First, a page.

Union Budget 2022-23 Personal Finance: What Aam Aadmi Should Note

02 February 2022

Finance Minister Nirmala Sitharaman presented the Union Budget 2022 on February 1, making it her fourth consecutive Budget since 2019. She concluded her Budget speech in 92 minutes- her shortest Budget speech so far.

The Budget 2022, as argued by experts, panels and investors, is the most visionary Budget in the last few years. In fact, Sitharaman stated that Budget 2022 would lay the foundation for the country’s economic development for the next 25 years. However, Sensex went in a swing, rising nearly 1000 points first, declining 1200 points midday after the Budget speech, and swelling by 1.46% at the end of the intraday trading session. Nifty, Bank Nifty, and IT stocks were on a rally with Sitharaman announcing a sharp spike in the capex for FY22-23.

From Digital currency launch to direct MSP and e-passports, the Budget placed a massive bet on various sectors of India and their capacity in the economy. 

While the budget stepped up on capex spending, the common man felt a pinch with no specific income tax cuts or any other reforms. 

Read more on Groww: Budget 2022 Market Impact: Auto, Infra, & More

Here is how Budget 2022 affects your personal finance and planning. Read on!

No changes in income tax slabs

Hit hard by the pandemic, health woes, and a dull economy, the common man kept all eyes on the Finance Minister’s announcement on income tax rates. But in what comes as a disappointment for the common man is that the Union Budget 2022 neither made any changes to tax slabs nor offered tax concessions. The hopes of the standard deduction limit being raised were shattered with no word on deductions in the Budget 2022. This implies, for FY 22-23, the prevailing tax rates on income would continue.

India’s own digital currency

In Budget 2022, the central Government threw in a major surprise for blockchain and digital currency enthusiasts. FM Sitharaman announced that the RBI (Reserve Bank of India) will soon issue its own digital currency, backed by blockchain technology. This currency is likely to hit the market by 2020-23. 

The proposal is in line with the thought of making currency management cheaper and more efficient.

Digital assets to be taxed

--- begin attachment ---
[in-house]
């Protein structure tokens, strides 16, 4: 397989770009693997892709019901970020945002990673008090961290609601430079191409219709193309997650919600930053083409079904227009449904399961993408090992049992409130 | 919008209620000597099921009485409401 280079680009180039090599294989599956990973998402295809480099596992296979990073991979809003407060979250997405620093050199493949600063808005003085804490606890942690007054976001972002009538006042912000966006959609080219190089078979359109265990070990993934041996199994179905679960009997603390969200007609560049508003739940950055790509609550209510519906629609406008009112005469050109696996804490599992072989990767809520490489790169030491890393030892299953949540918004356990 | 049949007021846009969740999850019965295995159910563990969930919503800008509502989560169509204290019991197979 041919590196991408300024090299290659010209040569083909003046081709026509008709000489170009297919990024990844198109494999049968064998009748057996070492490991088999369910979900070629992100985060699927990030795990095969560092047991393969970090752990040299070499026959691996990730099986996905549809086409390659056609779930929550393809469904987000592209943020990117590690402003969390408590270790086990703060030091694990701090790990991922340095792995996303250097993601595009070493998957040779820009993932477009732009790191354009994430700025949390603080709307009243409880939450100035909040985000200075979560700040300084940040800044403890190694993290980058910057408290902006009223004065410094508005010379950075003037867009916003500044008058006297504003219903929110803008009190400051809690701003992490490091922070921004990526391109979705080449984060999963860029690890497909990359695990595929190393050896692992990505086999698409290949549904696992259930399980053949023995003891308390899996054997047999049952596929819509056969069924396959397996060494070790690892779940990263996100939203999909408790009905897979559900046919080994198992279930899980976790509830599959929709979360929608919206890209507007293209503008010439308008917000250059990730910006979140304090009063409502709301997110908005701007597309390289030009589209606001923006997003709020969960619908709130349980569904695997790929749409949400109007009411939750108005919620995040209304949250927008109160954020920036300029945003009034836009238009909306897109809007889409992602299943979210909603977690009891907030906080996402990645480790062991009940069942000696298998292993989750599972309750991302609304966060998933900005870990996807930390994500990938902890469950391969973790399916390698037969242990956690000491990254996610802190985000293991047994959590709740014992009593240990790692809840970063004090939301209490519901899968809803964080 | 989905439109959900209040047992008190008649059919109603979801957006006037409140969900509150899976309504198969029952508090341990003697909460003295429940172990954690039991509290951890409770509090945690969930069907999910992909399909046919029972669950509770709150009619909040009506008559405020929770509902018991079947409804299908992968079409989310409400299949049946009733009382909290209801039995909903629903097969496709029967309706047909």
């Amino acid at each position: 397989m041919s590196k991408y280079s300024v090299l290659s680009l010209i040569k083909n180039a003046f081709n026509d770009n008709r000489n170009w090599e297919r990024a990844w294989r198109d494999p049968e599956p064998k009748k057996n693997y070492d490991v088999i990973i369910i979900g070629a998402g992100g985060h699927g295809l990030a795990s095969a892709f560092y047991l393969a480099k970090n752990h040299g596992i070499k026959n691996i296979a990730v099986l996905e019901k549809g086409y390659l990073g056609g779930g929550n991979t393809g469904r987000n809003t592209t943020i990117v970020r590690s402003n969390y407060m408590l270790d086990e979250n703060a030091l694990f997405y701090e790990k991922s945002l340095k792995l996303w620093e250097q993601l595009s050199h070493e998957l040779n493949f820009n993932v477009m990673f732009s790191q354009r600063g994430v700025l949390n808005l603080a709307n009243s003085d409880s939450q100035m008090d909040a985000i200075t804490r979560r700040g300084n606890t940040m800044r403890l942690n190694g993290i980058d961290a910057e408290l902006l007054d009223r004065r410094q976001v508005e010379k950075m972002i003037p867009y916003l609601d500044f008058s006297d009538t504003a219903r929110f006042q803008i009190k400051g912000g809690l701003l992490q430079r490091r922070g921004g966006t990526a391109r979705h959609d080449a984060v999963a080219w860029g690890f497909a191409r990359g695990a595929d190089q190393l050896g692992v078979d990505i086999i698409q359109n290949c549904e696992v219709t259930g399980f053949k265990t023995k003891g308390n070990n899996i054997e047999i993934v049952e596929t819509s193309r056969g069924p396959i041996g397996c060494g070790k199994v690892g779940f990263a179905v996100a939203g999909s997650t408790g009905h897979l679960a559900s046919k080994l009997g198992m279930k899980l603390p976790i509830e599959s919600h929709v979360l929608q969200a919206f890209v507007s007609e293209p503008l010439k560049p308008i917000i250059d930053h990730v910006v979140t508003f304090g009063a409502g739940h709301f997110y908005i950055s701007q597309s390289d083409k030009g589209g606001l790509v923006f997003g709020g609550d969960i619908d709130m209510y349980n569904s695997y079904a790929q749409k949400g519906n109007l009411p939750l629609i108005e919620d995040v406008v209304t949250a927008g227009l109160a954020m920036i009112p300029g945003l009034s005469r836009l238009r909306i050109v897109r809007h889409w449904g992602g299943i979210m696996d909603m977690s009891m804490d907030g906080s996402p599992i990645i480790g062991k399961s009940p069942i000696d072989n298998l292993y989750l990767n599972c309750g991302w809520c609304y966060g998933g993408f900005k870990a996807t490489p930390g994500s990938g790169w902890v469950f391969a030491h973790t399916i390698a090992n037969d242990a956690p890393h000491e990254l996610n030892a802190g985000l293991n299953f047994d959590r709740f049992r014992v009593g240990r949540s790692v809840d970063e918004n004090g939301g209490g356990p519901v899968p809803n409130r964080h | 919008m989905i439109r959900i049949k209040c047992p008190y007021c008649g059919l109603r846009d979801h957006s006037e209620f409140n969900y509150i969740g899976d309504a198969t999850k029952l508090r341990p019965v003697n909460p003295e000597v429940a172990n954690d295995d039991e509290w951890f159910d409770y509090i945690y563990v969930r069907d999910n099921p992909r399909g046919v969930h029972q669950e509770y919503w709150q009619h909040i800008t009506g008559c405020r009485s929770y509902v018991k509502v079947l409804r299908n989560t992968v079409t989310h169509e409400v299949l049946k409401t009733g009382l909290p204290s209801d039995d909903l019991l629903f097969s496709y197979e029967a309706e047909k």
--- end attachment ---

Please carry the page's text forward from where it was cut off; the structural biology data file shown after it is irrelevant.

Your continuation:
What became the major talking point of the Budget was the Government’s decision to tax digital assets (read as cryptos, NFTs, and others). The Budget declared a 30% tax on income, sale, or acquisition of digital assets, with an additional 1% TDS. Also, no offset of losses would be permitted for tax on assets withheld. While the crypto industry is finally recognized by the Indian Government, the excess tax rates have been viewed negatively as cryptocurrencies are one of the fastest-growing industries globally and domestically. 

For a Government that planned on banning cryptocurrencies, introducing a digital currency, and throwing light on the tax treatment of the same, is a positive step in establishing cryptocurrencies in India.

Return filing

An interesting development from the Budget presented was the timelines on tax filings. Updated tax returns can now be filed within two years from the end of the assessment year. And those who missed filing certain incomes can now declare them so. 

Surcharge on LTCG slashed

In some relief to the investing community, the Budget capped surcharges on LTCG at 15%, down from 37%. Currently, this is applicable to the sale of stocks, post this budget, this surcharge is now capped at 15% on any assets. 

Green bonds for green infrastructure 

Taking India’s climate goals forward, the Budget announced the issuance of ‘Sovereign Green Bonds’ to fund ‘Green infrastructure.’ The project intends to reduce carbon intensity in the economy and shall be a part of the Government borrowing program in FY 22-23. 

Sureties and annuities

Small scale entrepreneurs can now tap on insurance companies for the surety of their payments. The use of surety bonds as a substitute for bank guarantees shall be made acceptable in Government procurements. The industry has welcomed it as many small contractors and workers do not enjoy the luxury of collateral.  

The Budget also proposed an exception on payment of annuity and a lump sum to differently-abled’s dependents.

Summing up

The ‘aam aadmi’ has termed the Budget boring while the Government has ushered a way of reforms and schemes. But what these reforms bring to the table remains to be seen. 

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